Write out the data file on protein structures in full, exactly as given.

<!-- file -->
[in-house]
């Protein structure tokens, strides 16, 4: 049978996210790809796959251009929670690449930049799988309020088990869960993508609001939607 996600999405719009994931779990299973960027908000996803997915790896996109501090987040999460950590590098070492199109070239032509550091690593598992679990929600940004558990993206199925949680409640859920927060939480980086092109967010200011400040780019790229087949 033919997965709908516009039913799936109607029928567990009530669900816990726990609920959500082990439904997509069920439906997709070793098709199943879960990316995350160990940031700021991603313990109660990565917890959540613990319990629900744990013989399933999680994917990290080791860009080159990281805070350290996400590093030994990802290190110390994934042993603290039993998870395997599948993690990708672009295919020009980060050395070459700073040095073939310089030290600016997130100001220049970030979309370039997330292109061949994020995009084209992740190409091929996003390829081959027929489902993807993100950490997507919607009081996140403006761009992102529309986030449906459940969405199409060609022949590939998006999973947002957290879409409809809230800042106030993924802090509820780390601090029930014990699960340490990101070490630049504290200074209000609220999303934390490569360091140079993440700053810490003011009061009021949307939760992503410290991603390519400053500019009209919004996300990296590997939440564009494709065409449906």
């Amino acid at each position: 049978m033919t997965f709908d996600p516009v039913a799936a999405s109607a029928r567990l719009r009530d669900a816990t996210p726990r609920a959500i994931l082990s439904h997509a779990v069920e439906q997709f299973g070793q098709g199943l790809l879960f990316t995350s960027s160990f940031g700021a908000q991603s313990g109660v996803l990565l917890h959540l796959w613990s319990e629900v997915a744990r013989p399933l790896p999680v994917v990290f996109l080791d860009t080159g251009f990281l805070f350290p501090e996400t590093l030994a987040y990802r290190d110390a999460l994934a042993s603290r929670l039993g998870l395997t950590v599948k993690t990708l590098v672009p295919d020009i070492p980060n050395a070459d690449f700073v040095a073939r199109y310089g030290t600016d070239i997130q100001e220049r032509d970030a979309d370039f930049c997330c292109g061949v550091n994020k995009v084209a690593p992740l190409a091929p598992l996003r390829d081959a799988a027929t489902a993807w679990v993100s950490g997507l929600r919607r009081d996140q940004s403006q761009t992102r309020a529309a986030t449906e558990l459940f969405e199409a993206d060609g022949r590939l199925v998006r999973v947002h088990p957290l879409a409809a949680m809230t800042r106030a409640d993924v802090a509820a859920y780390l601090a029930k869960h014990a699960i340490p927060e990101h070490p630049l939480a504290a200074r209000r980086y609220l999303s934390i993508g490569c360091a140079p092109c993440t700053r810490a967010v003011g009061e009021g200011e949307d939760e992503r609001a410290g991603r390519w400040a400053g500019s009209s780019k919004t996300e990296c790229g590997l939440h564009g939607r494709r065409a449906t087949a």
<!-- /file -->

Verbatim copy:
[in-house]
């Protein structure tokens, strides 16, 4: 049978996210790809796959251009929670690449930049799988309020088990869960993508609001939607 996600999405719009994931779990299973960027908000996803997915790896996109501090987040999460950590590098070492199109070239032509550091690593598992679990929600940004558990993206199925949680409640859920927060939480980086092109967010200011400040780019790229087949 033919997965709908516009039913799936109607029928567990009530669900816990726990609920959500082990439904997509069920439906997709070793098709199943879960990316995350160990940031700021991603313990109660990565917890959540613990319990629900744990013989399933999680994917990290080791860009080159990281805070350290996400590093030994990802290190110390994934042993603290039993998870395997599948993690990708672009295919020009980060050395070459700073040095073939310089030290600016997130100001220049970030979309370039997330292109061949994020995009084209992740190409091929996003390829081959027929489902993807993100950490997507919607009081996140403006761009992102529309986030449906459940969405199409060609022949590939998006999973947002957290879409409809809230800042106030993924802090509820780390601090029930014990699960340490990101070490630049504290200074209000609220999303934390490569360091140079993440700053810490003011009061009021949307939760992503410290991603390519400053500019009209919004996300990296590997939440564009494709065409449906």
């Amino acid at each position: 049978m033919t997965f709908d996600p516009v039913a799936a999405s109607a029928r567990l719009r009530d669900a816990t996210p726990r609920a959500i994931l082990s439904h997509a779990v069920e439906q997709f299973g070793q098709g199943l790809l879960f990316t995350s960027s160990f940031g700021a908000q991603s313990g109660v996803l990565l917890h959540l796959w613990s319990e629900v997915a744990r013989p399933l790896p999680v994917v990290f996109l080791d860009t080159g251009f990281l805070f350290p501090e996400t590093l030994a987040y990802r290190d110390a999460l994934a042993s603290r929670l039993g998870l395997t950590v599948k993690t990708l590098v672009p295919d020009i070492p980060n050395a070459d690449f700073v040095a073939r199109y310089g030290t600016d070239i997130q100001e220049r032509d970030a979309d370039f930049c997330c292109g061949v550091n994020k995009v084209a690593p992740l190409a091929p598992l996003r390829d081959a799988a027929t489902a993807w679990v993100s950490g997507l929600r919607r009081d996140q940004s403006q761009t992102r309020a529309a986030t449906e558990l459940f969405e199409a993206d060609g022949r590939l199925v998006r999973v947002h088990p957290l879409a409809a949680m809230t800042r106030a409640d993924v802090a509820a859920y780390l601090a029930k869960h014990a699960i340490p927060e990101h070490p630049l939480a504290a200074r209000r980086y609220l999303s934390i993508g490569c360091a140079p092109c993440t700053r810490a967010v003011g009061e009021g200011e949307d939760e992503r609001a410290g991603r390519w400040a400053g500019s009209s780019k919004t996300e990296c790229g590997l939440h564009g939607r494709r065409a449906t087949a």